Also looking for development is Kamehameha-Hawaii graduate Brandyn Lee-Lehano, a 6-5 right-hander who made eight appearances as a true freshman.
“He has all the tools,” Miyataki said.
Lee-Lehano is scheduled to start the Vulcans’ third game on Friday night and beyond that much of the pitching will be done by committee.
Two names to watch out of the bullpen are Deric Valoroso and Thomas Warren.
The outfield returns intact with Segovia, a senior, Dylan Sugimoto (.261 and nine stolen bases in 2017) and Kyle Yamada (.377 on-base percentage), and the latter two are capable of batting leadoff.
The Vulcans will welcome back Edison Sakata, a three-year starter at shortstop who redshirted last season, though Miyataki called the situation “interesting” because Gavin Palagonia is also pushing for playing time.
It might make for a good trivia question, because of all their players last season, it was infielder Jacob Grijalva who led the team in RBIs with 26 as a senior. Steering finished with 24.
Mana Manago, who started eight games last year at second base, is the early front-runner for that spot.
Kamehameha-Hawaii graduate Micah Carter and Compton (Calif.) College transfer Adrian Poot will push for playing time at designated hitter.
“We will play a lot of guys,” Miyataki predicted. “It keeps everyone involved. Guys will get a chance to prove themselves. We have a real good mix this year, a diverse group. The players that we are bringing in each year are better and better.”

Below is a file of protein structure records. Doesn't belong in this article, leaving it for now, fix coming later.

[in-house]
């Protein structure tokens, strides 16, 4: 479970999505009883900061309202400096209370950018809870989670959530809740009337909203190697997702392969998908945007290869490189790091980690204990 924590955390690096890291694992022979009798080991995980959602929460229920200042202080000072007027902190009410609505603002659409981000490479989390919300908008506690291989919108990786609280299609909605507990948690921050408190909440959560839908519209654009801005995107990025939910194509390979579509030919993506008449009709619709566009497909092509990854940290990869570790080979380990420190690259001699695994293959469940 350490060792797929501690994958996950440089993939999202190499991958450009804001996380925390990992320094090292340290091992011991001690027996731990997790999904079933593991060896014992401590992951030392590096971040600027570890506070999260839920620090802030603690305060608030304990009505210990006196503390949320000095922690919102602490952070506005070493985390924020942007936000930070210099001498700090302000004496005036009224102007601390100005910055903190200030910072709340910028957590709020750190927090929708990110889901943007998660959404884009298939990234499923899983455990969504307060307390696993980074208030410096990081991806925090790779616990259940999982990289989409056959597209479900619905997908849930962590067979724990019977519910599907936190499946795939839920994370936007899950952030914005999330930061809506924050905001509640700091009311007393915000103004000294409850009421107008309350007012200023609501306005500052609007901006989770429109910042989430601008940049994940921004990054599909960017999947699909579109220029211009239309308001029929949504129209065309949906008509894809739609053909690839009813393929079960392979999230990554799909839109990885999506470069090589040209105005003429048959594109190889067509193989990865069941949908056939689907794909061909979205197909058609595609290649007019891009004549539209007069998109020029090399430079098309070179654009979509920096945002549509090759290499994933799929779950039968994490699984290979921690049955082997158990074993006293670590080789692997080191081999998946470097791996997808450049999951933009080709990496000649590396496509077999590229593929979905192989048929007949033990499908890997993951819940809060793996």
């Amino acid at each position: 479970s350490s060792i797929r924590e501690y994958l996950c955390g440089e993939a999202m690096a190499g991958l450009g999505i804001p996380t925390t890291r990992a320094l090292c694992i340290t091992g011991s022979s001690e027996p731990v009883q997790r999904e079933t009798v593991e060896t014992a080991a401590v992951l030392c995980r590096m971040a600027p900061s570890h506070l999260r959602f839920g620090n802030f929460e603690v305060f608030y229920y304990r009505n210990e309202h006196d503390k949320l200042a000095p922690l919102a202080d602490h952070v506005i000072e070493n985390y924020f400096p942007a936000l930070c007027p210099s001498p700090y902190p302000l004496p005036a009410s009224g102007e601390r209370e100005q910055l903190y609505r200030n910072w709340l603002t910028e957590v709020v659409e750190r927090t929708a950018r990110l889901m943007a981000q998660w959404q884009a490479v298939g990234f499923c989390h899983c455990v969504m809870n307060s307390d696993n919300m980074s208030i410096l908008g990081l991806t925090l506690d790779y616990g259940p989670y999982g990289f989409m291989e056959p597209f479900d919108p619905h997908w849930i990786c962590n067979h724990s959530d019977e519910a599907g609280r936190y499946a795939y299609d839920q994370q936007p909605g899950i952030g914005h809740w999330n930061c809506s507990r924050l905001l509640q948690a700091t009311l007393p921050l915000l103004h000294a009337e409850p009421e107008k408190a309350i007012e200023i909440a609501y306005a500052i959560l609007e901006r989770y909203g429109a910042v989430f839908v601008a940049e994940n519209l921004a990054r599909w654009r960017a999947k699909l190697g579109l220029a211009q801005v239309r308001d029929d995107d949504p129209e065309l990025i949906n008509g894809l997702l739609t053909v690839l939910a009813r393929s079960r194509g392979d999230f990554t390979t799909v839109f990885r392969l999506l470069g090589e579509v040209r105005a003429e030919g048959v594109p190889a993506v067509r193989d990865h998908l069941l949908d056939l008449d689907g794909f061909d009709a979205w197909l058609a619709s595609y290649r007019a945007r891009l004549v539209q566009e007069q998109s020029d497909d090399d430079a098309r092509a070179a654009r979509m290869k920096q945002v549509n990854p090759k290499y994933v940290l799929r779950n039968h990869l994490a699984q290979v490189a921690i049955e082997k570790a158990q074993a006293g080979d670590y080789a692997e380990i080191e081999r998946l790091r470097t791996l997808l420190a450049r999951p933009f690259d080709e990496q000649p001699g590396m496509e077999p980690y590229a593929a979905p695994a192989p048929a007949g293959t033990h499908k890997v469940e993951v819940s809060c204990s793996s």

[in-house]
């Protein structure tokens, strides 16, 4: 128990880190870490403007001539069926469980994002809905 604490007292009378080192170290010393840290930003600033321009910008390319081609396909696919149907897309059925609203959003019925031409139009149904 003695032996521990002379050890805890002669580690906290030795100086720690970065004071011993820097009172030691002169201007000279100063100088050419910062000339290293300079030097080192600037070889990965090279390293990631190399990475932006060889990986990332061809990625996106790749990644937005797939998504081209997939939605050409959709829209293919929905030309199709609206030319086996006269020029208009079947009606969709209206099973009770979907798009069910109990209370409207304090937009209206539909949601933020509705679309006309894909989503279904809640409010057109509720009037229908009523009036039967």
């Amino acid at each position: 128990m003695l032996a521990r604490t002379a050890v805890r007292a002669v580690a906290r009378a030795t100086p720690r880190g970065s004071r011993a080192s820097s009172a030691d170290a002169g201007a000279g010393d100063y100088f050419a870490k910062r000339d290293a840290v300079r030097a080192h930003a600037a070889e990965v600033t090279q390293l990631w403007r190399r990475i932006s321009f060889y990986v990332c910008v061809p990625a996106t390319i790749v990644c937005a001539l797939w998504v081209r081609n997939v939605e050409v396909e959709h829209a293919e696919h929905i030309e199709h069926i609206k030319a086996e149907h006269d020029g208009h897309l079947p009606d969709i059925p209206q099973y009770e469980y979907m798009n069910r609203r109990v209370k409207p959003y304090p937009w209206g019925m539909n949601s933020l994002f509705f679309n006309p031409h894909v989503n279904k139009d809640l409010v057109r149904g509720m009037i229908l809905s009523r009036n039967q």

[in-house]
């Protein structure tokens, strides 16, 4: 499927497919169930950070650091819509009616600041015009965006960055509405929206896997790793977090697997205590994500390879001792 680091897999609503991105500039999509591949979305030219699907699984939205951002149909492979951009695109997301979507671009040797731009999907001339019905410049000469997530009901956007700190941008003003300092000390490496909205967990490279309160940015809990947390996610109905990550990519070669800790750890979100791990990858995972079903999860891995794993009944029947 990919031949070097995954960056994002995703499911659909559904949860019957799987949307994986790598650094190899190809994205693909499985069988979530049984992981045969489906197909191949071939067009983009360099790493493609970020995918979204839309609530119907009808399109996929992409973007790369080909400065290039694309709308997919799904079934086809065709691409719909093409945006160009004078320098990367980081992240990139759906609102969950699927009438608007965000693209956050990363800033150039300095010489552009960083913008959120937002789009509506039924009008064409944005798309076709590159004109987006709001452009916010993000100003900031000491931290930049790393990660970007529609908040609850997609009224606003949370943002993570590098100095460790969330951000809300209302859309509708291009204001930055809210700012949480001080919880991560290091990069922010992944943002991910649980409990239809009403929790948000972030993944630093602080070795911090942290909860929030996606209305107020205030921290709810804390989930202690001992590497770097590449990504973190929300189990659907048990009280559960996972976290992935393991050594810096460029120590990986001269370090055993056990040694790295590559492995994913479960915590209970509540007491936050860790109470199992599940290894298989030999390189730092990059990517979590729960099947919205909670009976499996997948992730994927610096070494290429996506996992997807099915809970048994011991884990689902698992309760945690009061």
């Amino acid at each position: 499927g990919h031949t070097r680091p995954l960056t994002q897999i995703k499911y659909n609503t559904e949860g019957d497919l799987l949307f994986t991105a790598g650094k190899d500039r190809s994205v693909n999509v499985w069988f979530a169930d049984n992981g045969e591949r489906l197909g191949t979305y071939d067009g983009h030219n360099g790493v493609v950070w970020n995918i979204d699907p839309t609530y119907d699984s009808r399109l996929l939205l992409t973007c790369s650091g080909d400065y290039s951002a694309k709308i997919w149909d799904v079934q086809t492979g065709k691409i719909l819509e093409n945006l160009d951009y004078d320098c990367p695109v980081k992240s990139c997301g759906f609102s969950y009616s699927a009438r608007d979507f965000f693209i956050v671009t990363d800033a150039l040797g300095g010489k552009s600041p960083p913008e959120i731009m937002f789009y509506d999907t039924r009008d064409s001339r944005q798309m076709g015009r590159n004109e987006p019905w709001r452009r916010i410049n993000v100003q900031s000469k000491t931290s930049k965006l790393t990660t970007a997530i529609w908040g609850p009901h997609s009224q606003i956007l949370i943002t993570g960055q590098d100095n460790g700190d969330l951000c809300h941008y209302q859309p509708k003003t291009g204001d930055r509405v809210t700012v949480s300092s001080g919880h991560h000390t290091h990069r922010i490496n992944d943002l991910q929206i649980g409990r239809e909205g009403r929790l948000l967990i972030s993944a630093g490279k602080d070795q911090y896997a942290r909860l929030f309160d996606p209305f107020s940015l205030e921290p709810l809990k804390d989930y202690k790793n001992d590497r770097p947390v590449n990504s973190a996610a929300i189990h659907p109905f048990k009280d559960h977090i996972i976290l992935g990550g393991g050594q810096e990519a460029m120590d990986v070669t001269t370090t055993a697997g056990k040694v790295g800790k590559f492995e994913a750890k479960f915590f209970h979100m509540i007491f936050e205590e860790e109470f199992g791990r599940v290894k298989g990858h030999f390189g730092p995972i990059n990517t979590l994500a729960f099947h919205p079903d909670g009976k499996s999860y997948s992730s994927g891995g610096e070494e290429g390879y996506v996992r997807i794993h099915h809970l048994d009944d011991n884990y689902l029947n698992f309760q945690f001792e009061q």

UH-Hilo men’s golf coach Earl Tamiya makes two promises ahead of the 27th annual Amer Ari Intercollegiate.
No. 1: Tamiya will be sure to do a wind dance ahead of Thursday’s first round, hopeful that a strong gust picks up at Waikoloa King’s Course, providing the Vulcans will something of an equalizer.
“We always bring the wind machine,” Tamiya said with a smile
And second, the veteran coach predicts UHH will “finish top among the Division II field.”
That’s a safe bet, of course, because, as usual, the Vuls are surrounded by Division I powers and represent the only D-II presence.
Among the three schools ranked among the nation’s top 10 is No. 1 Oklahoma State. In all, six of 18 teams are ranked in the top 20, including 13th-ranked Texas Tech, the defending Amer Ari champion.
Five teams have been at every tournament since 1991 — Oregon, Texas Christian, Southern California, UH-Manoa and the Vuls, and numerous future PGA stars have played the Amer Ari, including Tiger Woods, Jordan Spieth, Matt Kuchar and Notah Begay.
All-Americans in the field include Doug Ghim of Texas, Norman Xiong (Oregon), Scottie Scheffler (Texas) and Justin Suh (USC). Scheffler finished fourth at the NCAA championships last year and Xiong won the Phil Mickelson Award, given to the top newcomer in college golf.
“We look forward to this each season,” Tamiya said in a release. “We enjoy putting on one of the best tournaments in the country. I feel like those who play in this tournament will never forget the experience, including our own players.”
Starting at 7:30 a.m., 18 holes will be played Thursday through Saturday.